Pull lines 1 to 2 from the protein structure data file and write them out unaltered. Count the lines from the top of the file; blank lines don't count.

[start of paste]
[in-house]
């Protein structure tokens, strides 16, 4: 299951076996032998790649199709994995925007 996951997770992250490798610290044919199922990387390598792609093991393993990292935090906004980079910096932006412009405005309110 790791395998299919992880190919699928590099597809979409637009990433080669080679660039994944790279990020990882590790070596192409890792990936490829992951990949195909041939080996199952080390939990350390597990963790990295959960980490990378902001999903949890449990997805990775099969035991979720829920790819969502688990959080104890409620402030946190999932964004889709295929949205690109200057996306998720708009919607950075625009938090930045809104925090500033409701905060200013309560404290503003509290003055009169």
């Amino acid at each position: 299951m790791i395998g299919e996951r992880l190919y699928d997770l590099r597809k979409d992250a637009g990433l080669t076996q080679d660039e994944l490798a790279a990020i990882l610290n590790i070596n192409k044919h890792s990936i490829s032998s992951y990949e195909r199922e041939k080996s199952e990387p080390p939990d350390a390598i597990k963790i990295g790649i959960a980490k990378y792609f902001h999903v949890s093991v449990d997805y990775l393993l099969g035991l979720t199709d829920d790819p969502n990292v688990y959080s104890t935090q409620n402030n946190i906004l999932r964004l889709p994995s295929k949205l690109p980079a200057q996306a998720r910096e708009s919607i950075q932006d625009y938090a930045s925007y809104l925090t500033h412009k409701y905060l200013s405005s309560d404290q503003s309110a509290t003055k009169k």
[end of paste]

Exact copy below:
[in-house]
């Protein structure tokens, strides 16, 4: 299951076996032998790649199709994995925007 996951997770992250490798610290044919199922990387390598792609093991393993990292935090906004980079910096932006412009405005309110 790791395998299919992880190919699928590099597809979409637009990433080669080679660039994944790279990020990882590790070596192409890792990936490829992951990949195909041939080996199952080390939990350390597990963790990295959960980490990378902001999903949890449990997805990775099969035991979720829920790819969502688990959080104890409620402030946190999932964004889709295929949205690109200057996306998720708009919607950075625009938090930045809104925090500033409701905060200013309560404290503003509290003055009169």